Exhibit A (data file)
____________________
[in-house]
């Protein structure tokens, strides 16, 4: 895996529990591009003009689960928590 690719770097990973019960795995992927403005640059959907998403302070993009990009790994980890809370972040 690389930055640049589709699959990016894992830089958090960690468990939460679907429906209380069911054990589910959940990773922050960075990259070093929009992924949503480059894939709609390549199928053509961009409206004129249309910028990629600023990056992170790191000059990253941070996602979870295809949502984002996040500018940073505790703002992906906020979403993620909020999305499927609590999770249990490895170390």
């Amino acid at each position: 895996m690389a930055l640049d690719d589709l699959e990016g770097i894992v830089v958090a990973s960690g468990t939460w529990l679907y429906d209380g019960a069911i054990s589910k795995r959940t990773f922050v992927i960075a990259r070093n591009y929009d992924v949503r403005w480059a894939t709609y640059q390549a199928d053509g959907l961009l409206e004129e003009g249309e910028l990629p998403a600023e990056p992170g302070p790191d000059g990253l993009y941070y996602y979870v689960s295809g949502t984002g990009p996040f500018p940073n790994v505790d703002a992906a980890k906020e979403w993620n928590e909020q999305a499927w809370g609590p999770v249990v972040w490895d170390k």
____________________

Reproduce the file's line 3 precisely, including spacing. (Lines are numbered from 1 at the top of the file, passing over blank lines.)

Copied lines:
């Amino acid at each position: 895996m690389a930055l640049d690719d589709l699959e990016g770097i894992v830089v958090a990973s960690g468990t939460w529990l679907y429906d209380g019960a069911i054990s589910k795995r959940t990773f922050v992927i960075a990259r070093n591009y929009d992924v949503r403005w480059a894939t709609y640059q390549a199928d053509g959907l961009l409206e004129e003009g249309e910028l990629p998403a600023e990056p992170g302070p790191d000059g990253l993009y941070y996602y979870v689960s295809g949502t984002g990009p996040f500018p940073n790994v505790d703002a992906a980890k906020e979403w993620n928590e909020q999305a499927w809370g609590p999770v249990v972040w490895d170390k």